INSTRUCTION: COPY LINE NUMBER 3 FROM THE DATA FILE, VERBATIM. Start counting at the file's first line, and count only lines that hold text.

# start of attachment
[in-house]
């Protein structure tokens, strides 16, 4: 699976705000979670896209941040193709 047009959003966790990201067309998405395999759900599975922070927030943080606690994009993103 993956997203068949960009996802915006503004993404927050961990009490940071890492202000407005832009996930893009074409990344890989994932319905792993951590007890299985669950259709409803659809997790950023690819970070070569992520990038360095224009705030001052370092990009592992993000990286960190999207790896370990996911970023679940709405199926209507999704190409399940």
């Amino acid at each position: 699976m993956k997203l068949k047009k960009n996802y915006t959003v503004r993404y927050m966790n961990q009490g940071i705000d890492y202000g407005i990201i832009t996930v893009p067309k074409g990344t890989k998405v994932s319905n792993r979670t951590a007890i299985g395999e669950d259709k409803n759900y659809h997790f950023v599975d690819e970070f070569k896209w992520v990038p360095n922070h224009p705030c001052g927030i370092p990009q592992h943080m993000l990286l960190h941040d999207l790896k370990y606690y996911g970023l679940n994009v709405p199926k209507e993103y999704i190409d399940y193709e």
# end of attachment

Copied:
């Amino acid at each position: 699976m993956k997203l068949k047009k960009n996802y915006t959003v503004r993404y927050m966790n961990q009490g940071i705000d890492y202000g407005i990201i832009t996930v893009p067309k074409g990344t890989k998405v994932s319905n792993r979670t951590a007890i299985g395999e669950d259709k409803n759900y659809h997790f950023v599975d690819e970070f070569k896209w992520v990038p360095n922070h224009p705030c001052g927030i370092p990009q592992h943080m993000l990286l960190h941040d999207l790896k370990y606690y996911g970023l679940n994009v709405p199926k209507e993103y999704i190409d399940y193709e």